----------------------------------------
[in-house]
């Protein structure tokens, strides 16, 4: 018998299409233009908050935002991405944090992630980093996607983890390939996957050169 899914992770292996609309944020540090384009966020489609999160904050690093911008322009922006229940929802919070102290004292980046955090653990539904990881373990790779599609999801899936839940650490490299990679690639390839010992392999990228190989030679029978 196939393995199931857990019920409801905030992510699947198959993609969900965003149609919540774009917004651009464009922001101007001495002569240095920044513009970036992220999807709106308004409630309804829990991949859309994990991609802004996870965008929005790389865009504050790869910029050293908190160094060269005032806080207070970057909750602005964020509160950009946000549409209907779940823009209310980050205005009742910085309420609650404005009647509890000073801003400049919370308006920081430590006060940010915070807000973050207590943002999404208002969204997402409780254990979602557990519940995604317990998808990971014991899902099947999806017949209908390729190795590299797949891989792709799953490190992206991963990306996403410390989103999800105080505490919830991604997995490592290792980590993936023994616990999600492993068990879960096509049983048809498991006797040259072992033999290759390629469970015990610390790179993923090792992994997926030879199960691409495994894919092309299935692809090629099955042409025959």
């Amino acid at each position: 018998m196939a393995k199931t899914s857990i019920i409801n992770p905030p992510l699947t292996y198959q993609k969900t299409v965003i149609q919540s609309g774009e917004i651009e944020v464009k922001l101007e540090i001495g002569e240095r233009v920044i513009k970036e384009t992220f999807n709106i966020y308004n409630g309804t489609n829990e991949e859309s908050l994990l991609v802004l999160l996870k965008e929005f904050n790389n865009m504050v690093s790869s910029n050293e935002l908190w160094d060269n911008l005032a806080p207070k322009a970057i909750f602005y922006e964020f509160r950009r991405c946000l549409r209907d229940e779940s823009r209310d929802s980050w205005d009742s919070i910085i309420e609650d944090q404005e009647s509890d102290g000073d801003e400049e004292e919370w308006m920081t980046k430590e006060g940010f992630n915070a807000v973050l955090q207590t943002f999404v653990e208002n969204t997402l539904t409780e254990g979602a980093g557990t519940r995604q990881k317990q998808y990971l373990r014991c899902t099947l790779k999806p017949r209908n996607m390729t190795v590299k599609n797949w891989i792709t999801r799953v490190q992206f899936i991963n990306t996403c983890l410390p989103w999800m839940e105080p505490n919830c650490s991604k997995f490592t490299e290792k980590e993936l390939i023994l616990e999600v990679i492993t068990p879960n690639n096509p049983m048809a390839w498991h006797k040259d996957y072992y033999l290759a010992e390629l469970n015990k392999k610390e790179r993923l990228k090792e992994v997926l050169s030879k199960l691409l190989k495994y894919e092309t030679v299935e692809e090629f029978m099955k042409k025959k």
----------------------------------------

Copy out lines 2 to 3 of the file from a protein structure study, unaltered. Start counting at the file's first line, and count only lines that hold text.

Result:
């Protein structure tokens, strides 16, 4: 018998299409233009908050935002991405944090992630980093996607983890390939996957050169 899914992770292996609309944020540090384009966020489609999160904050690093911008322009922006229940929802919070102290004292980046955090653990539904990881373990790779599609999801899936839940650490490299990679690639390839010992392999990228190989030679029978 196939393995199931857990019920409801905030992510699947198959993609969900965003149609919540774009917004651009464009922001101007001495002569240095920044513009970036992220999807709106308004409630309804829990991949859309994990991609802004996870965008929005790389865009504050790869910029050293908190160094060269005032806080207070970057909750602005964020509160950009946000549409209907779940823009209310980050205005009742910085309420609650404005009647509890000073801003400049919370308006920081430590006060940010915070807000973050207590943002999404208002969204997402409780254990979602557990519940995604317990998808990971014991899902099947999806017949209908390729190795590299797949891989792709799953490190992206991963990306996403410390989103999800105080505490919830991604997995490592290792980590993936023994616990999600492993068990879960096509049983048809498991006797040259072992033999290759390629469970015990610390790179993923090792992994997926030879199960691409495994894919092309299935692809090629099955042409025959």
């Amino acid at each position: 018998m196939a393995k199931t899914s857990i019920i409801n992770p905030p992510l699947t292996y198959q993609k969900t299409v965003i149609q919540s609309g774009e917004i651009e944020v464009k922001l101007e540090i001495g002569e240095r233009v920044i513009k970036e384009t992220f999807n709106i966020y308004n409630g309804t489609n829990e991949e859309s908050l994990l991609v802004l999160l996870k965008e929005f904050n790389n865009m504050v690093s790869s910029n050293e935002l908190w160094d060269n911008l005032a806080p207070k322009a970057i909750f602005y922006e964020f509160r950009r991405c946000l549409r209907d229940e779940s823009r209310d929802s980050w205005d009742s919070i910085i309420e609650d944090q404005e009647s509890d102290g000073d801003e400049e004292e919370w308006m920081t980046k430590e006060g940010f992630n915070a807000v973050l955090q207590t943002f999404v653990e208002n969204t997402l539904t409780e254990g979602a980093g557990t519940r995604q990881k317990q998808y990971l373990r014991c899902t099947l790779k999806p017949r209908n996607m390729t190795v590299k599609n797949w891989i792709t999801r799953v490190q992206f899936i991963n990306t996403c983890l410390p989103w999800m839940e105080p505490n919830c650490s991604k997995f490592t490299e290792k980590e993936l390939i023994l616990e999600v990679i492993t068990p879960n690639n096509p049983m048809a390839w498991h006797k040259d996957y072992y033999l290759a010992e390629l469970n015990k392999k610390e790179r993923l990228k090792e992994v997926l050169s030879k199960l691409l190989k495994y894919e092309t030679v299935e692809e090629f029978m099955k042409k025959k």